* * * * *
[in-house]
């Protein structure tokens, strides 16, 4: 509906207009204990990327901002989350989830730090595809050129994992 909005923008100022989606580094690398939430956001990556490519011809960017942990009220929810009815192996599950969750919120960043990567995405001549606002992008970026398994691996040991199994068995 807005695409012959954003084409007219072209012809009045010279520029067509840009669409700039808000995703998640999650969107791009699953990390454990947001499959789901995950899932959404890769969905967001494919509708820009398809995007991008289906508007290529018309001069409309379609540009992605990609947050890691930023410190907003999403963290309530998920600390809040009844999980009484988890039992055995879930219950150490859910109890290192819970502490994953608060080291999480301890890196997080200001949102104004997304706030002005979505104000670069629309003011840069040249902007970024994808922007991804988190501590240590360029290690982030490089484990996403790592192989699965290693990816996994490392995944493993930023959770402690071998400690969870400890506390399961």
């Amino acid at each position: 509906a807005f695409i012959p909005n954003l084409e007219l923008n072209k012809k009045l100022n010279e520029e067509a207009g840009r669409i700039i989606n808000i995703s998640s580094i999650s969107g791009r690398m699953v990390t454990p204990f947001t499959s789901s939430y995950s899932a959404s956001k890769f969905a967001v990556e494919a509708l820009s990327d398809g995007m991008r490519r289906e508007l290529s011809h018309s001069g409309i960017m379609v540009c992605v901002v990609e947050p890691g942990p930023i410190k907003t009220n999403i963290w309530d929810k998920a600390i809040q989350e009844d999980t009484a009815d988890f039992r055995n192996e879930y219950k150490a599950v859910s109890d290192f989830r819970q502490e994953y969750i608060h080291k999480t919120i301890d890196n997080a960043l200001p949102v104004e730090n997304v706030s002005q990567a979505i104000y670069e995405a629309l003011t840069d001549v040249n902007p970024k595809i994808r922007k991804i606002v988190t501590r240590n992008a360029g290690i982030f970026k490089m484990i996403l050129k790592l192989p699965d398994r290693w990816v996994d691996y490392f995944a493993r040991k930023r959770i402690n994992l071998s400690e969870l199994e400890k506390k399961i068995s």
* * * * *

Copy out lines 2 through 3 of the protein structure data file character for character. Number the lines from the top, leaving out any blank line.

């Protein structure tokens, strides 16, 4: 509906207009204990990327901002989350989830730090595809050129994992 909005923008100022989606580094690398939430956001990556490519011809960017942990009220929810009815192996599950969750919120960043990567995405001549606002992008970026398994691996040991199994068995 807005695409012959954003084409007219072209012809009045010279520029067509840009669409700039808000995703998640999650969107791009699953990390454990947001499959789901995950899932959404890769969905967001494919509708820009398809995007991008289906508007290529018309001069409309379609540009992605990609947050890691930023410190907003999403963290309530998920600390809040009844999980009484988890039992055995879930219950150490859910109890290192819970502490994953608060080291999480301890890196997080200001949102104004997304706030002005979505104000670069629309003011840069040249902007970024994808922007991804988190501590240590360029290690982030490089484990996403790592192989699965290693990816996994490392995944493993930023959770402690071998400690969870400890506390399961």
């Amino acid at each position: 509906a807005f695409i012959p909005n954003l084409e007219l923008n072209k012809k009045l100022n010279e520029e067509a207009g840009r669409i700039i989606n808000i995703s998640s580094i999650s969107g791009r690398m699953v990390t454990p204990f947001t499959s789901s939430y995950s899932a959404s956001k890769f969905a967001v990556e494919a509708l820009s990327d398809g995007m991008r490519r289906e508007l290529s011809h018309s001069g409309i960017m379609v540009c992605v901002v990609e947050p890691g942990p930023i410190k907003t009220n999403i963290w309530d929810k998920a600390i809040q989350e009844d999980t009484a009815d988890f039992r055995n192996e879930y219950k150490a599950v859910s109890d290192f989830r819970q502490e994953y969750i608060h080291k999480t919120i301890d890196n997080a960043l200001p949102v104004e730090n997304v706030s002005q990567a979505i104000y670069e995405a629309l003011t840069d001549v040249n902007p970024k595809i994808r922007k991804i606002v988190t501590r240590n992008a360029g290690i982030f970026k490089m484990i996403l050129k790592l192989p699965d398994r290693w990816v996994d691996y490392f995944a493993r040991k930023r959770i402690n994992l071998s400690e969870l199994e400890k506390k399961i068995s």